Something from Effie's point of view after she's taken at the end of The Golden Mean, without her pills to alter her emotions, what does she think about the entire rebel situation? for mariachillin
In the video, the kiss seems shorter than it felt.
I screwed up my courage to kiss him, and it felt like forever, like some wall between us broke and crumbled to dust, like something inside of me woke up and flipped through all of the moments of my life. It couldn't really have been just a few seconds (eleven point two seconds, to be absolutely correct), no matter what the time stamp says.
I watch myself leave. There's some good natured laughter from the other victors, but Haymitch is smiling. It's his real smile, not his sarcastic one. I can still feel the ghost of his arms around me.
Twenty four hours later, he hacked and slashed his way out of the Viewing Center and escaped to District Thirteen, along with three of the victors from the arena. I know this because the interrogators told me, in one of our first little question and answer sessions after I was dragged from my apartment by a pair of Peacekeepers. They were waiting for me when I got home from trying to get Portia out of jail. The only thought I had was getting back to Haymitch, to help him like I always do. Maybe to talk about the kiss. It was very much on my mind.
They said they were taking me for my own protection. It was hard to see who they were protecting me from when they dragged me across my living room, knocking my sofa over and pulling my rug off center. I heard other people in the bedroom, going through my things. It was all in the middle of the day. My neighbors were out on the street for the Games festivities.
Peeta, Enobaria, and Johanna were retrieved (or, as the interrogators put it, "rescued") late that night, and are somewhere here in the security complex.
I wonder where they are, if they were stolen out of the arena with no control, if they've had their faces scrubbed nearly raw by the prison matrons. I wonder if they feel as naked as I do under the lights, with my wig stolen away and my good clothes in a laboratory somewhere. I'm in a thin prison uniform with gaping sleeves that show all the way to my breasts if I lift my arms.
On second thought, I'm willing to bet that they'd consider this light punishment. The interrogators want me to answer questions about Haymitch's appointments. I can only imagine what they want from Johanna and Peeta.
"I want to see Peeta," I say.
"I'm afraid Mr. Mellark is in a higher security level. For his own safety, of course. After the arena breakout and the carnage at the Viewing Center, there's a lot of anger."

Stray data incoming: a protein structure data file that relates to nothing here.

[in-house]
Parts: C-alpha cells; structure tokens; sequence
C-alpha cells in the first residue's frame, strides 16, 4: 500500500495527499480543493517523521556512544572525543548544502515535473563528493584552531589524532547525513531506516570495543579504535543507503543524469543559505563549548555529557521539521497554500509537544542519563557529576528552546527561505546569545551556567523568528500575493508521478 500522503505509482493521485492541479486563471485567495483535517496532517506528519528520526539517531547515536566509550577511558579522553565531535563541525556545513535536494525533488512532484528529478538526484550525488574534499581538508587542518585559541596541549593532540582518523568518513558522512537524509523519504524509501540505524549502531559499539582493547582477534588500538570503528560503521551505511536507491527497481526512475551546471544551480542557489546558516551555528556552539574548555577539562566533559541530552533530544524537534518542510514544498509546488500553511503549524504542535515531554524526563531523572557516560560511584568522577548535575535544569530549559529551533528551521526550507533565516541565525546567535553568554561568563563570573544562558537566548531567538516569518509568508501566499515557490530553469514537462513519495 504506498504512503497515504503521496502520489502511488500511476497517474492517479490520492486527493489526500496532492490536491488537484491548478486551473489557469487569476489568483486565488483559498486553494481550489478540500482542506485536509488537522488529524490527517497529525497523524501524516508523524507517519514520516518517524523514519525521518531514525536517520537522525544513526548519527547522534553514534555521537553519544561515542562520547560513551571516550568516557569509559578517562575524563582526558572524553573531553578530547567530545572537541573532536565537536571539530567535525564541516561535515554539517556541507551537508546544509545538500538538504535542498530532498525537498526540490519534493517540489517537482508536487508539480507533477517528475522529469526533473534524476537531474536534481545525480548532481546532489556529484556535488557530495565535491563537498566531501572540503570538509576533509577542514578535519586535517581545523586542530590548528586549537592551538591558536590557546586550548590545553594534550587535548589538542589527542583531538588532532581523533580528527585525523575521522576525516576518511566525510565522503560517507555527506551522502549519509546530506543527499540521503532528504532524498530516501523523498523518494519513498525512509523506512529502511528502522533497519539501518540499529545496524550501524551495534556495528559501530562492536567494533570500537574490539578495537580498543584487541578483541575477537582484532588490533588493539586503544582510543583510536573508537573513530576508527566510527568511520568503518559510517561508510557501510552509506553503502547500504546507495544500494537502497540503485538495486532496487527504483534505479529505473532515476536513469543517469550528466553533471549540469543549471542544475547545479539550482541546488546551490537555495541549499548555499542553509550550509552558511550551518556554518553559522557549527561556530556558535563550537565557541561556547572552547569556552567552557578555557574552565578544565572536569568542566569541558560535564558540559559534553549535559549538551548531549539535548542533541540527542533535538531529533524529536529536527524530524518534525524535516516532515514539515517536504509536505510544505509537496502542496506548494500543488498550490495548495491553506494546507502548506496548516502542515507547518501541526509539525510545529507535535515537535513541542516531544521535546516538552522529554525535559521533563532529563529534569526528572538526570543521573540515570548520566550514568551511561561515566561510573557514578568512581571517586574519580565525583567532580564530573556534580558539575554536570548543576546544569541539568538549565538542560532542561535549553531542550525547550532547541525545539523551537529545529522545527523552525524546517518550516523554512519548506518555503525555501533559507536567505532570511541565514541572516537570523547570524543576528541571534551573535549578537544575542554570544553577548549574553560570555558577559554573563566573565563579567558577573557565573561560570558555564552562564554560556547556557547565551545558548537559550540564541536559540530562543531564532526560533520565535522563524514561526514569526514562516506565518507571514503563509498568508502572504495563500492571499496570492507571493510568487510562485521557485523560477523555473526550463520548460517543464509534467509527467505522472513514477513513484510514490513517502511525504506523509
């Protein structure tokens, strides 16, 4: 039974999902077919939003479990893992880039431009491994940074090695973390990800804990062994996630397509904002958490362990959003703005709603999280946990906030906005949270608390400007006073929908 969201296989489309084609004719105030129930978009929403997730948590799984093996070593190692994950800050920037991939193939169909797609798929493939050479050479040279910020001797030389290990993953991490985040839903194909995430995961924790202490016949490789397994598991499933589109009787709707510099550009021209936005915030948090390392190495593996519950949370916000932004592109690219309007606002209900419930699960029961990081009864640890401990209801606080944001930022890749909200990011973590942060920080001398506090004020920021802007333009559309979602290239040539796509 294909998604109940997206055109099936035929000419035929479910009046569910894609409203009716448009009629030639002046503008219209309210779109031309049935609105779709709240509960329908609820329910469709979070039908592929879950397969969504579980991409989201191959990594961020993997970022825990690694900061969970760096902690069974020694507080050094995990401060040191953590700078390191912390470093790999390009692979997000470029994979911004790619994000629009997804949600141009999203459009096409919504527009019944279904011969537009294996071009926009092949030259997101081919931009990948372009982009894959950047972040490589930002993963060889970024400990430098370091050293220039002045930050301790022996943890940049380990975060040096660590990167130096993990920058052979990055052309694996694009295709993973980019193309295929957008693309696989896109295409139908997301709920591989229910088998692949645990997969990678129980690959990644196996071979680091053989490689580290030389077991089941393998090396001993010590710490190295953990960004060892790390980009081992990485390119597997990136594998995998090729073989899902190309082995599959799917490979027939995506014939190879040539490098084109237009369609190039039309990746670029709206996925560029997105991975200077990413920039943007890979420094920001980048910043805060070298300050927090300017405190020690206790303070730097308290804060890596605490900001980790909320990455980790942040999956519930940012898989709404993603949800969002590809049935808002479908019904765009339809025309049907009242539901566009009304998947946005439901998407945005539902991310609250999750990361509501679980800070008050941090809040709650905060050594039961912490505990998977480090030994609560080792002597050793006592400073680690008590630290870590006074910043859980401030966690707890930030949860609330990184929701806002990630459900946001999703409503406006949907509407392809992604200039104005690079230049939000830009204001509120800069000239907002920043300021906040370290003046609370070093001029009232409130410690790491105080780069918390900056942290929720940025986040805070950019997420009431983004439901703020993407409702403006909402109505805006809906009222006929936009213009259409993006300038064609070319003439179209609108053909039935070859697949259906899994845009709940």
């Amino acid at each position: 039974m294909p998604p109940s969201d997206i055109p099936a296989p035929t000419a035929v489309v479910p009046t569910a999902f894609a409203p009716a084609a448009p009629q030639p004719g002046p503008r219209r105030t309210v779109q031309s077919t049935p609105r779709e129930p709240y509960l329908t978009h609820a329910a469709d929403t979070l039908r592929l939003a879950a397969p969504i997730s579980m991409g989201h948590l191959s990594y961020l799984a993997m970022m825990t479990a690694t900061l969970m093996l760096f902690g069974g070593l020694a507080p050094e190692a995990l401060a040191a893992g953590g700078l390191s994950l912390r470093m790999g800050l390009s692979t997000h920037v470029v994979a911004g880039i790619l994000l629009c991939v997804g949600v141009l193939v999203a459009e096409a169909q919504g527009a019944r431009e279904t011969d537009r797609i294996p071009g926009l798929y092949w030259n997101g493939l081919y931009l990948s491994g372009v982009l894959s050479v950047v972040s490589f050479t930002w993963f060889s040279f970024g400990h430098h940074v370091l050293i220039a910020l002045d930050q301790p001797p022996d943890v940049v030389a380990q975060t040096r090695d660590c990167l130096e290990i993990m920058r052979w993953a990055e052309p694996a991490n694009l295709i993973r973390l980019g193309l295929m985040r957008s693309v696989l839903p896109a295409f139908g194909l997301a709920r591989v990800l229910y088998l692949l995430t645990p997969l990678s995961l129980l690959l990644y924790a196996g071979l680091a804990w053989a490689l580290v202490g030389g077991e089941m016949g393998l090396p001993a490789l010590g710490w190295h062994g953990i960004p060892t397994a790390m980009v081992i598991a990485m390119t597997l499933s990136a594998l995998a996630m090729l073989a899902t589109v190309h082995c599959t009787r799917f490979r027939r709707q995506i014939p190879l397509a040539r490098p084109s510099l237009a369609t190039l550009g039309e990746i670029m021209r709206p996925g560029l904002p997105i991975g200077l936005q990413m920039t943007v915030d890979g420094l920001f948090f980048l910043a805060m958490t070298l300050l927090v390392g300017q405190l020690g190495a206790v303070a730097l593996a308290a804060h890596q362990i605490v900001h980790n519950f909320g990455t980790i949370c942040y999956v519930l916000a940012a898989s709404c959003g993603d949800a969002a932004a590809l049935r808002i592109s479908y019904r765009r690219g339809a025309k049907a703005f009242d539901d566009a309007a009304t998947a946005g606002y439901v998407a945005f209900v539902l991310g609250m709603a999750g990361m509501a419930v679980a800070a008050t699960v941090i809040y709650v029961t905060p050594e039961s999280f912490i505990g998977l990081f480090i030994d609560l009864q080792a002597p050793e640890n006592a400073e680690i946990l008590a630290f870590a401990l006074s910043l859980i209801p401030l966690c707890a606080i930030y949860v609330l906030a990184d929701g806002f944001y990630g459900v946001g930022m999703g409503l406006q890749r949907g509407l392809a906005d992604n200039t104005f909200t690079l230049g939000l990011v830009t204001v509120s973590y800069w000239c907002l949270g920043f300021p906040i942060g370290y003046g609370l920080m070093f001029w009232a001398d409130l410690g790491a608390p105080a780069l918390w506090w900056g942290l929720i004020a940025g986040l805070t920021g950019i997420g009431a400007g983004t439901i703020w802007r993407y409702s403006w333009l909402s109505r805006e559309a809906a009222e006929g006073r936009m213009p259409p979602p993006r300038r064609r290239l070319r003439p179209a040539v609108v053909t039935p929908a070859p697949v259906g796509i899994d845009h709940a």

"Johanna, then. Johanna's my friend."
"Miss Mason is also in danger, and under much higher scrutiny." The interrogator taps his fingers against his arm. "Now, Miss Trinket, I do need to know who Abernathy's contacts in the Capitol were."
"You have his sponsor list. It's a matter of public record."
"I don't mean his sponsors. We're not concerned with little old ladies and their cats. Who were his rebel connections, other than Plutarch Heavensbee and Fulvia Cardew?"
"I don't know! He wouldn't have told me something like that."
"Please." He rewinds the security tape again and shows the kiss, and the strange interlude before it when he couldn't seem to stop touching me. "Don't tell me that the man who kissed you like that wasn't planning on taking you with him. I am a man. I am not unaware of what lengths we will go to for women we look at like that." He presses another button, and footage of my apartment comes up.
I haven't seen it before. Haymitch pushes in with another victor -- the young boy from District Two, Philo, who was helping Beetee and Wiress -- and sees the disorder from when they dragged me out. He's screaming my name. He goes into my bedroom and picks up a picture of us, and throws it against wall, still calling for me. He comes back to the living room and fishes under the television. I see my cat shoot out and hide under the couch. He tries following her, but Philo puts a hand on his arm.
"No time. We have to get out. I mean it."
Haymitch looks up, confused and frightened, and says, "Effie."
The interrogator pauses the replay. I stare into Haymitch's gray eyes, and I wonder if those eleven point two seconds might have meant more to him than a moment's grin after I left.
"That man didn't have a plan to save you from what he clearly considers an evil empire?"
"How long has my apartment been bugged? That's a Games set-up! Hidden microphones and cameras…"
"I hardly think that's the point."
"Why? Have you been doing anything you wouldn't care to have us to know about?"
"It's my apartment. Anything private that I do, I do in it. You have a camera in my bedroom."
He sighs. "As far as I know, they were installed after your retrieval."
I'm not sure I believe him, but I'm not sure I don't, either. I've taken Haymitch there to vent during the Games without any consequences, and if they'd ever wanted to embarrass or hurt him, I guess they could have "leaked" any number of moments to the press. "Fine," I say.
"So, who were his contacts?"
"I don't know. Haymitch knows I'm a loyal Capitol citizen."
"And you have been long aware that he's a rebel and a seditionist."
There's no point to denying this. I doubt there were many people in Panem who thought Haymitch was one of its most loyal sons, even before all of this. Certainly no one who saw his Games would think so. "We didn't discuss politics," I say. "For obvious reasons."